- - Monday, February 27, 2012


Voters to decide on recreational pot plan

DENVER — A plan that would legalize marijuana for recreational use will be on Colorado ballots this fall.

Voters will be asked whether adults older than 21 should be allowed to use pot even without a doctor’s recommendation, making Colorado the second state in the nation, after Washington state, to put such a proposal on ballots this year.

The Colorado Secretary of State’s Office said Monday that the legalization initiative cleared the needed 86,000-signature threshold to be put to a statewide vote.

Legalization supporters in Colorado were given additional time to collect signatures because too many were recently deemed invalid. The initiative was given a second, smaller window to produce additional signatures.

Colorado voters rejected a recreational legalization measure in 2006. California voters rejected a similar plan in 2010.


Man pleads not guilty to running over lover

HACKENSACK — A New Jersey man accused of running over his estranged girlfriend several times has pleaded not guilty to murder.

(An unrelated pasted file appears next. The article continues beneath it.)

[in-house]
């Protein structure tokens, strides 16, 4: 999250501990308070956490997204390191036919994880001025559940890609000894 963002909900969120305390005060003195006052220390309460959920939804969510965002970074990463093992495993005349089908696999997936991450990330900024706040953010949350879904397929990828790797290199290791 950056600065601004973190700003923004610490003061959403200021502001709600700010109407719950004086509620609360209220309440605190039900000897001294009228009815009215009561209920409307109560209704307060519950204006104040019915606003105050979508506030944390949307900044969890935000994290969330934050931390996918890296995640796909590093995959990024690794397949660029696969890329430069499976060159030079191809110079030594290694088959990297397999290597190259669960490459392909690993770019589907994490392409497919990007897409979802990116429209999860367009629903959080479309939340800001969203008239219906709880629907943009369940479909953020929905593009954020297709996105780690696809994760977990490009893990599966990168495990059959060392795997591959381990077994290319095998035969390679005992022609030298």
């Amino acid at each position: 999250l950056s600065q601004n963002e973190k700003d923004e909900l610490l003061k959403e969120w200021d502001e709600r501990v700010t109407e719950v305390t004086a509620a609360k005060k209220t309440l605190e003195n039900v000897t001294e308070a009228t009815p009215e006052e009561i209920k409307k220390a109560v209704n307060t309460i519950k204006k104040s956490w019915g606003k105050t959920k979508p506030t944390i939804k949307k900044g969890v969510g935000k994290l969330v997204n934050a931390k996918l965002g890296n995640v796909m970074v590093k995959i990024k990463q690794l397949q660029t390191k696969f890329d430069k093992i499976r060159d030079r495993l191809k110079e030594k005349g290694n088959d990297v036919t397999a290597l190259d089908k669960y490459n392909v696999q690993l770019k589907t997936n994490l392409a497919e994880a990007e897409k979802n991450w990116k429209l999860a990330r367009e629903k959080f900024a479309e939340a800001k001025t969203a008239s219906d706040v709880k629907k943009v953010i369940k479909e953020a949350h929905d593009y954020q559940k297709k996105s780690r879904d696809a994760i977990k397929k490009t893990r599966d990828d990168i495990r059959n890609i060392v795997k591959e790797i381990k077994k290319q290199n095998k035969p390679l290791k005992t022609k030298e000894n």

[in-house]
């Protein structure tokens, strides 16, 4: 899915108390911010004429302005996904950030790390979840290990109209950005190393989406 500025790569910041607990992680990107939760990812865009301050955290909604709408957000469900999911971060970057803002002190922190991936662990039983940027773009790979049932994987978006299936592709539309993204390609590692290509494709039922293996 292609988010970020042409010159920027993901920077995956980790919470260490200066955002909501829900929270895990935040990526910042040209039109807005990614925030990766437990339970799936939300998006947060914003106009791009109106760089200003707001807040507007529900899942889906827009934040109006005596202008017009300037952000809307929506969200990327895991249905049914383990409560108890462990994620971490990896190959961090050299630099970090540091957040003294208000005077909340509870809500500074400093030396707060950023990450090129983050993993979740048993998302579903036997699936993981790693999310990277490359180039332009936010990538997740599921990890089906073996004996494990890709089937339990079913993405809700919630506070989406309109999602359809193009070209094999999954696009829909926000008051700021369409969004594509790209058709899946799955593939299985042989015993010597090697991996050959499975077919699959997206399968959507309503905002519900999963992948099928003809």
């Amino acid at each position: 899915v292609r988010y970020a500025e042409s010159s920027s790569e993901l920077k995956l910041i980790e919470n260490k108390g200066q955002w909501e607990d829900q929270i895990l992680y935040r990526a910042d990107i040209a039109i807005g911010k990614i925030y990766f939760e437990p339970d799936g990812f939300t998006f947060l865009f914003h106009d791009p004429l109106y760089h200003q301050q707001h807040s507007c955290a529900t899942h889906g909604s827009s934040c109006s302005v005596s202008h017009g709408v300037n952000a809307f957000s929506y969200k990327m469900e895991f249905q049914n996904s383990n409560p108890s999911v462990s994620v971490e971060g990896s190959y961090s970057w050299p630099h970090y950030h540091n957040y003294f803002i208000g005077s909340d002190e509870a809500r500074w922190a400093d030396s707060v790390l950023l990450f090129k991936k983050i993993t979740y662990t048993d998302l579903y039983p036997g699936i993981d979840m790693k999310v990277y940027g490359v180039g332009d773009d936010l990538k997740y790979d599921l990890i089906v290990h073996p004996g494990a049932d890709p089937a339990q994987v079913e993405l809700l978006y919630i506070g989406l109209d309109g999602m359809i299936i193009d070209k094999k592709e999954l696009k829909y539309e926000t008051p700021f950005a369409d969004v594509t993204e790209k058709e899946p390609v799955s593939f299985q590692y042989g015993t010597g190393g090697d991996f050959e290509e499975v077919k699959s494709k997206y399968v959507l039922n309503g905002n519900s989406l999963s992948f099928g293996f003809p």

Charles Ann entered the plea Monday during a brief court appearance, where he was represented by a public defender. He remains jailed on $3 million bail.

Mr. Ann is charged in the Feb. 20 death of 25-year-old Aena Hong, who was killed on a Fort Lee street.

Witnesses say the couple had been arguing before Mr. Ann drove away. Witnesses say he then turned around and rapidly accelerated before running over Hong as she was crossing an intersection. Investigators say he then put the car in reverse and ran over her body three times.

Prosecutors say Mr. Ann abandoned the car and fled to New York City, where he was arrested the next day.


Room change request at issue in webcam case

NEW BRUNSWICK — A jury will hear about a Rutgers University student’s request for a room change days before he committed suicide, but not that he told university officials his roommate used a webcam to spy on him.

The issue came up Monday in the trial of Dharun Ravi, who is charged with invasion of privacy, bias intimidation and other crimes.

A judge said roommate Tyler Clementi’s online request for a single room can be presented to jurors. But they won’t hear that Clementi also wrote that Mr. Ravi used a webcam to spy on him.

Clementi jumped to his death from the George Washington Bridge days after the alleged spying on his gay encounter in September 2010.


Cleveland neighbors rescue bedridden man from fire

CLEVELAND — A bedridden Cleveland man was rescued by neighbors who saw smoke pouring from his two-story home and knew he wouldn’t be able to get out.